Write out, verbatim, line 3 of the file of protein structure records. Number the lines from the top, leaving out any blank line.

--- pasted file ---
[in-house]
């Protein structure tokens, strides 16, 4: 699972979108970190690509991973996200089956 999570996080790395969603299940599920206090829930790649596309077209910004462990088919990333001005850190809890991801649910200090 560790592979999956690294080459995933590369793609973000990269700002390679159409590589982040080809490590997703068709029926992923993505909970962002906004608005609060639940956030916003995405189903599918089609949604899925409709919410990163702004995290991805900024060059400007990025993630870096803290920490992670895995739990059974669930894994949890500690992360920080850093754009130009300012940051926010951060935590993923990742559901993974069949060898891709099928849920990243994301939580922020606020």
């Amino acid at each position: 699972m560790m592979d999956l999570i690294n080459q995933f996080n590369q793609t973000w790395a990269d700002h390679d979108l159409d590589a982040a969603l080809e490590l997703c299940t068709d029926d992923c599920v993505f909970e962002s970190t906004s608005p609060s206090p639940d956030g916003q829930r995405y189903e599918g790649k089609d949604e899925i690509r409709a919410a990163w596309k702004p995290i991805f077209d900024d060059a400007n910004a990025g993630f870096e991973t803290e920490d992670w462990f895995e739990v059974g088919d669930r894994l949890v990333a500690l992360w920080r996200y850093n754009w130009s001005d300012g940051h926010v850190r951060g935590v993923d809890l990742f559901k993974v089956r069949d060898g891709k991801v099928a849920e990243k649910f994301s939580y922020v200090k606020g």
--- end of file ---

């Amino acid at each position: 699972m560790m592979d999956l999570i690294n080459q995933f996080n590369q793609t973000w790395a990269d700002h390679d979108l159409d590589a982040a969603l080809e490590l997703c299940t068709d029926d992923c599920v993505f909970e962002s970190t906004s608005p609060s206090p639940d956030g916003q829930r995405y189903e599918g790649k089609d949604e899925i690509r409709a919410a990163w596309k702004p995290i991805f077209d900024d060059a400007n910004a990025g993630f870096e991973t803290e920490d992670w462990f895995e739990v059974g088919d669930r894994l949890v990333a500690l992360w920080r996200y850093n754009w130009s001005d300012g940051h926010v850190r951060g935590v993923d809890l990742f559901k993974v089956r069949d060898g891709k991801v099928a849920e990243k649910f994301s939580y922020v200090k606020g």